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You are here: Home / Data and maps / Indicators / Freshwater quality / Freshwater quality (SEBI 016) - Assessment published May 2010

Freshwater quality (SEBI 016) - Assessment published May 2010

Topics: ,

Generic metadata

Topics:

Biodiversity Biodiversity (Primary topic)

Tags:
water | biodiversity | csi
DPSIR: Pressure
Typology: N/A
Indicator codes
  • SEBI 016
Dynamic
Temporal coverage:
1992-2006
 
Contents
 

Key policy question: What is the status of freshwater quality in Europe?

Key messages

Pollution of rivers with organic matter and ammonium is decreasing as are the levels of other anthropogenic nutrients in freshwater generally (rivers, lakes and groundwater). This reduces stress on freshwater biodiversity and improves ecological status.

Biochemical Oxygen Demand (BOD5) and total ammonium concentrations in rivers between 1992 and 2006

Note: Between 1992 and 2006, BOD5 decreased from 5 to 2 mg O2/l

Data source:

Waterbase Version 7

Downloads and more info

Concentrations of nitrate (left, NO3) and phosphorus (right, OP (orthophosphate) or TP (total phosphorus)) in European freshwater bodies in the period 1992-2005.

Note: Concentrations are expressed as annual mean concentrations for groundwater, and station weighted mean of annual mean concentrations for rivers and lakes

Data source:

Waterbase (Version 6)

Downloads and more info

Key assessment

Biochemical Oxygen Demand (BOD) and total ammonium concentration have decreased in European rivers over the period 1992 - 2005, corresponding to the general improvement in wastewater treatment. BOD and ammonium concentrations are generally highest in eastern, southern and south-eastern European rivers. The largest declines in BOD are evident in the rivers of western Europe, while the biggest drops in ammonium are apparent in eastern European countries.

Concentrations of BOD and ammonium are key indicators of the organic matter and oxygen content of water bodies. They normally increase as a result of organic pollution due to discharges from waste water treatment plants, industrial effluent and agricultural run-off. Severe organic pollution may lead to rapid de-oxygenation of river water along with increased ammonium levels and the consequent disappearance of fish and aquatic invertebrates.

The most important sources of organic waste load are household waste water, discharges from industries such as paper production or food processing and occasional silage or slurry effluents from agriculture. Increased industrial and agricultural production, coupled with a greater percentage of the population being connected to sewerage systems, initially resulted in increased discharge of organic waste into surface water across most European countries after the 1940s. Over the past 15 to 30 years, however, the biological treatment of waste water has increased and organic discharges have consequently decreased throughout Europe.

Nutrient levels in freshwaters are decreasing. The average nitrate concentration in European rivers has decreased approximately 10 % since 1998, from 2.8 to 2.5 mg N/l, reflecting the effect of measures toreduce agricultural inputs of nitrate. Nitrate levels in lakes are in general much lower than in rivers but there has also been a 15 % reduction of the average concentration in lakes.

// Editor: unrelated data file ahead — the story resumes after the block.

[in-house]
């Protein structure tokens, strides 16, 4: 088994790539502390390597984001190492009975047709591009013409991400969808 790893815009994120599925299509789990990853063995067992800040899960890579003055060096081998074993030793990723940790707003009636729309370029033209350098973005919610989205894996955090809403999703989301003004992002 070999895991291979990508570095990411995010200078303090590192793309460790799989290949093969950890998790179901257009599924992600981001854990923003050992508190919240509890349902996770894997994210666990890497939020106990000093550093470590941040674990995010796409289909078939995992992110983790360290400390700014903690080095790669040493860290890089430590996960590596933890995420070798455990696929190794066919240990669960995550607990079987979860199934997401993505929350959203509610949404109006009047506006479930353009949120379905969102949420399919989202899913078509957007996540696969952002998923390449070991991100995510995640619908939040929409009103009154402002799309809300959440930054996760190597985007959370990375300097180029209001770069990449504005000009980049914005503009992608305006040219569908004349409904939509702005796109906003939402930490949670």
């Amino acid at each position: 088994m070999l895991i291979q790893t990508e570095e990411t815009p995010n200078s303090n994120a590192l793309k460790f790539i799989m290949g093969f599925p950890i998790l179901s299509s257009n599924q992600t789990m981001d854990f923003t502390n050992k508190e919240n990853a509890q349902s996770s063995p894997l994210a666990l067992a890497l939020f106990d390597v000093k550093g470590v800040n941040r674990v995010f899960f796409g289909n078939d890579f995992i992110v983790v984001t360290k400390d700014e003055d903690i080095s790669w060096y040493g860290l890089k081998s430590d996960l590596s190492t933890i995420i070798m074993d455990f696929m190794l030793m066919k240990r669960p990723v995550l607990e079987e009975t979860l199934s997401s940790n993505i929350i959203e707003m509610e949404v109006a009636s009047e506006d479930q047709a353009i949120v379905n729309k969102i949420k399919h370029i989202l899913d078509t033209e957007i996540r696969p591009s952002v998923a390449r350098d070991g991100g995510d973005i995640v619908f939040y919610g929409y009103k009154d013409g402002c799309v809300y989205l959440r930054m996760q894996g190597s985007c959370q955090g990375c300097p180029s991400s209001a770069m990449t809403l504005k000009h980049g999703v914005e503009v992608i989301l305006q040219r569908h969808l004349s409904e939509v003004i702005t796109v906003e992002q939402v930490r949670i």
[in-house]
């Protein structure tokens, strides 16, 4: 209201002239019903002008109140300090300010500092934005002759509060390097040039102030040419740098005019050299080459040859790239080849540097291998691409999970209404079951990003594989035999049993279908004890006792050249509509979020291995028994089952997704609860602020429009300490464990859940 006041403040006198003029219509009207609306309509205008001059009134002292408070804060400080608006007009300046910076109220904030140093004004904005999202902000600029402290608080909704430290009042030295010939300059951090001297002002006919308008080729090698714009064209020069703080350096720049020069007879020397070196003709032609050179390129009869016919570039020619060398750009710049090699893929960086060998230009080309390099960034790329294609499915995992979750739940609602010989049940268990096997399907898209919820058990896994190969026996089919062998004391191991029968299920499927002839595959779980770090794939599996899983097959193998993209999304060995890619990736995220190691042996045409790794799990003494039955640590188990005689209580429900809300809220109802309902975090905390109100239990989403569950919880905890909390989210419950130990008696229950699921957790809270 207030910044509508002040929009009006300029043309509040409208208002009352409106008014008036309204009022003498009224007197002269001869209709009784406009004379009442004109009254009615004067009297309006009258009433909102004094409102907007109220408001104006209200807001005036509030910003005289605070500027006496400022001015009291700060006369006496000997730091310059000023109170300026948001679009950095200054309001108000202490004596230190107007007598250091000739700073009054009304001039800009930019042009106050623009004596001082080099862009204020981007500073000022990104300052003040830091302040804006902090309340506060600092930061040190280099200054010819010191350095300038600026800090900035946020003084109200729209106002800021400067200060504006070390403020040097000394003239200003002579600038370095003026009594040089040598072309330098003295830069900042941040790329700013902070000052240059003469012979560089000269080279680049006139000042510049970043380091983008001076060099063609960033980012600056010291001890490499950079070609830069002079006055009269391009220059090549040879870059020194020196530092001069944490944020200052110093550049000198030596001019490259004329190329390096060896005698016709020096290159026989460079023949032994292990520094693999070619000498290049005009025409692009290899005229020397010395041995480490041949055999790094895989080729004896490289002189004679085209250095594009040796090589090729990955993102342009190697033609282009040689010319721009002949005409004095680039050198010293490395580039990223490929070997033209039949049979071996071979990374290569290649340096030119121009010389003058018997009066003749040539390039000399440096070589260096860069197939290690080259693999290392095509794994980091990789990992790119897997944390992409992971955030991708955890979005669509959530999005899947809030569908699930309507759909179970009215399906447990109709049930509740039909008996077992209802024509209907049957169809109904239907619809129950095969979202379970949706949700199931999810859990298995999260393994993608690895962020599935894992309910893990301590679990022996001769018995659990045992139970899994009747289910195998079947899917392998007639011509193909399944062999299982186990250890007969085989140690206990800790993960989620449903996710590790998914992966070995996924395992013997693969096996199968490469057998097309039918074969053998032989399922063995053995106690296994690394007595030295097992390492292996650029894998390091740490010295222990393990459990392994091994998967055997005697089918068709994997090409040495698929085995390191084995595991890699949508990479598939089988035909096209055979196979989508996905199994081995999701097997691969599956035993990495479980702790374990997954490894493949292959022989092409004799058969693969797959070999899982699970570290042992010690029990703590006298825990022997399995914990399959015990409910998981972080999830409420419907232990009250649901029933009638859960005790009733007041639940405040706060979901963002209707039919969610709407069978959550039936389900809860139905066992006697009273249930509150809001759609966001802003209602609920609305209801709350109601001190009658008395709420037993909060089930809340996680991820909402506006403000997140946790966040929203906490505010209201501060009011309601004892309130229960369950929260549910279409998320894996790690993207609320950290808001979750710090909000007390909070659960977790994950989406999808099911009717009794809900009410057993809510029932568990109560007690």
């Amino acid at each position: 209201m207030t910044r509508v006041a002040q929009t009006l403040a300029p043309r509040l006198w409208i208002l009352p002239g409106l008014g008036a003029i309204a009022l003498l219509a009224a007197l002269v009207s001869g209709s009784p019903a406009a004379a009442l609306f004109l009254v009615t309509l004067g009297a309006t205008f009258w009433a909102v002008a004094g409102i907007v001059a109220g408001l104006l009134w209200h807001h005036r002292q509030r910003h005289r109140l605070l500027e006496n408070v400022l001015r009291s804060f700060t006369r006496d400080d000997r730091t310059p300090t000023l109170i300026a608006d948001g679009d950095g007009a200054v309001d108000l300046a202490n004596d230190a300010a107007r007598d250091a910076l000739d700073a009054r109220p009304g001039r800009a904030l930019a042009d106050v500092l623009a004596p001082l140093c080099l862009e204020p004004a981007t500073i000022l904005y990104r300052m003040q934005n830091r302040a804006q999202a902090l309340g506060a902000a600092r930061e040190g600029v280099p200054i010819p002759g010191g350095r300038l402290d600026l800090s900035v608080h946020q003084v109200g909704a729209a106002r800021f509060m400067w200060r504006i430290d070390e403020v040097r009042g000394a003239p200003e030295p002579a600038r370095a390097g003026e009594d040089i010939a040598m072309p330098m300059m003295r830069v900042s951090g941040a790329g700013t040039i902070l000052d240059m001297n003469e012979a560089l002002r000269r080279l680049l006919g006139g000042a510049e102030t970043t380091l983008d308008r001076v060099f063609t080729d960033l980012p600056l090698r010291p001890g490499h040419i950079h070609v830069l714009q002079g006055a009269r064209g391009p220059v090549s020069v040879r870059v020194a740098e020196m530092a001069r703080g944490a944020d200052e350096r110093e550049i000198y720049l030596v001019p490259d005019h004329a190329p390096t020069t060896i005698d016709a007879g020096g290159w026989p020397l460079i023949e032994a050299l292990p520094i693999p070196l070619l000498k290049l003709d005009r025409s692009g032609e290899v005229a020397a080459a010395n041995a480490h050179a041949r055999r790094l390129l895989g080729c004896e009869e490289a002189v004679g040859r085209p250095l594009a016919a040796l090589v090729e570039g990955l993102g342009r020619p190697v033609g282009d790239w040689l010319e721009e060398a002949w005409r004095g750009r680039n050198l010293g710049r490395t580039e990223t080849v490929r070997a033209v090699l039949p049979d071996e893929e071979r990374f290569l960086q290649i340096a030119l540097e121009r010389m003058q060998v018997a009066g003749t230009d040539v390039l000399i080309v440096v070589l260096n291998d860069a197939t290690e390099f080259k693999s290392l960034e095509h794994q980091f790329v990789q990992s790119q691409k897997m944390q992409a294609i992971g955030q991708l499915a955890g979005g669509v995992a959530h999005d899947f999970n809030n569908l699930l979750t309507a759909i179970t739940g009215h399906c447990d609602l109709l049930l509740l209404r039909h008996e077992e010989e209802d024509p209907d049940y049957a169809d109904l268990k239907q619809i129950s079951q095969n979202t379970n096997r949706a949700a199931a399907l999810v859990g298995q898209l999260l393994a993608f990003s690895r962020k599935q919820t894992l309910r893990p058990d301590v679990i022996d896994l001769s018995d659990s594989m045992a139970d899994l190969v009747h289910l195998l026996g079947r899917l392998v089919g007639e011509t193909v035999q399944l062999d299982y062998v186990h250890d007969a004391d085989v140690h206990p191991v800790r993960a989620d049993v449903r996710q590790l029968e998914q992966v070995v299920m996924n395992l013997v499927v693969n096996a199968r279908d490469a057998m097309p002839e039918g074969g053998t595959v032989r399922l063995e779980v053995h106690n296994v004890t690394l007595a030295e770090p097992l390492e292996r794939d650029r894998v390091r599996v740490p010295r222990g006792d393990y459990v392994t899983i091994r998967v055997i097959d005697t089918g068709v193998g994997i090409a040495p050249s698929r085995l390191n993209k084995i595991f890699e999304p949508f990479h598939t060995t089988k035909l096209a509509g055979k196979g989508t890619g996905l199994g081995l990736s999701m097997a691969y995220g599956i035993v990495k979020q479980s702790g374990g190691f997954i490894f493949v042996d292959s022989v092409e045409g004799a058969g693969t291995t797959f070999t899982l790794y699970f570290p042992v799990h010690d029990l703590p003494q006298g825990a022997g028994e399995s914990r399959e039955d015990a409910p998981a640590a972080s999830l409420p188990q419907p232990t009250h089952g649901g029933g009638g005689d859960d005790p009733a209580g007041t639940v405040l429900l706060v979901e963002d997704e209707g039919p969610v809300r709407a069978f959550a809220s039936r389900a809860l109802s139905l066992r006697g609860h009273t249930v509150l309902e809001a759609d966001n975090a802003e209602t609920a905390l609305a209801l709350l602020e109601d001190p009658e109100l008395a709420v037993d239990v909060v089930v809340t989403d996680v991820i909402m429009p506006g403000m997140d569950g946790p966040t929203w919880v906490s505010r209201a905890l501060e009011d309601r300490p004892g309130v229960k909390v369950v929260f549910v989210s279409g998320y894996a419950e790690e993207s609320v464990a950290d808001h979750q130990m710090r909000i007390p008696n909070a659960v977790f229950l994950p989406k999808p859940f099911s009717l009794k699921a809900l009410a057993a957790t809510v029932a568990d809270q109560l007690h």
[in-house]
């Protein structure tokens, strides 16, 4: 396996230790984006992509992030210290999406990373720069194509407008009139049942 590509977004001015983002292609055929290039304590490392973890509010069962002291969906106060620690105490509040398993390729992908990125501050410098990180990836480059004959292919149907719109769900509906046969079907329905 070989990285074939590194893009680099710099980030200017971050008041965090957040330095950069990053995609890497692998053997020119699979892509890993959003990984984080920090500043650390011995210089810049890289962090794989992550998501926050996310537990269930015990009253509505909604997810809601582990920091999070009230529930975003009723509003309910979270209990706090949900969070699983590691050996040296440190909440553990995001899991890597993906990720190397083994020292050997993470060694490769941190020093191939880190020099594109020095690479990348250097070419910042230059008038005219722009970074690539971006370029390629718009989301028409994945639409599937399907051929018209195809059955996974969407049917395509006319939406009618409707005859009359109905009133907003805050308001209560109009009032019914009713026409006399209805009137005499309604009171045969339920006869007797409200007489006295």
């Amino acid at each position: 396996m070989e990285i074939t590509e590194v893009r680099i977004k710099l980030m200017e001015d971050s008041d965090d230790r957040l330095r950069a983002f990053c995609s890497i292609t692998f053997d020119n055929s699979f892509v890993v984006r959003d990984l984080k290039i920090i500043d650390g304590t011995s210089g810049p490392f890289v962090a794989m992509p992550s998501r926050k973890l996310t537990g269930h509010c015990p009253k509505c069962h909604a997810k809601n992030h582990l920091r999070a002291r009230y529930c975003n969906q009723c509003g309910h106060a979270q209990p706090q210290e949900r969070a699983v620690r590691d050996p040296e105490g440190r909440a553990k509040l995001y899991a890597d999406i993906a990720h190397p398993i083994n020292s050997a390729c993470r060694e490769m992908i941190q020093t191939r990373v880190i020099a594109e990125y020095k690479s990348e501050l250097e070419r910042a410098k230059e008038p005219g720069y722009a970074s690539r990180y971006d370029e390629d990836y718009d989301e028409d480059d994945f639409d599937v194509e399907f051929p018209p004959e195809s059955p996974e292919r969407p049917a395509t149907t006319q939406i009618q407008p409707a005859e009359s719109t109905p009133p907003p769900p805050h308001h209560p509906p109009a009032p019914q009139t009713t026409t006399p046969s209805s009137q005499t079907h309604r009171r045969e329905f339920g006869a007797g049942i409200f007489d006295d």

Agriculture is the largest contributor of nitrogen pollution. Due to the EU Nitrate Directive and national measures the nitrogen pollution from agriculture has, however, been reduced in some regions during the last 10 - 15 years. European air emissions of nitrogen oxides have gone down by one-third over the last 15 years and the deposition of nitrogen on inland surface waters has also declined.

Phosphorus concentrations in European rivers and lakes generally decreased during the last 14 years, reflecting the general improvement in wastewatertreatment and reduced phosphate content of detergents over this period. In many rivers the reduction started in the 1980s. During the past few decades there has also been a gradual fall in phosphorus concentrations in many European lakes. The decrease is due to nutrient removal measures introduced by national and European legislation particularly the Urban Waste Water Treatment Directive. As treatment of urban wastewater has improved and many waste water outlets have been diverted away from lakes, point-source pollution is gradually becoming less important. Agricultura linputs of phosphorus are still significant and need increased attention to achieve a good status in lakes and rivers.

Improving groundwater quality is also important as it can be a source of nitrate in rivers thereby adversely affecting associated river systems, lakes, wetlands and dependent terrestrial ecosystems. At the European level, annual mean nitrate concentrations in groundwater have remained relatively stable since the mid-1990s following an increase during the first half of the 1990s.

FURTHER INFORMATION

EEA Core Set indicators

Data sources

More information about this indicator

See this indicator specification for more details.

Contacts and ownership

EEA Contact Info

Katarzyna Biala

Ownership

EEA Management Plan

2010 (note: EEA internal system)

Dates

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European Environment Agency (EEA)
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Phone: +45 3336 7100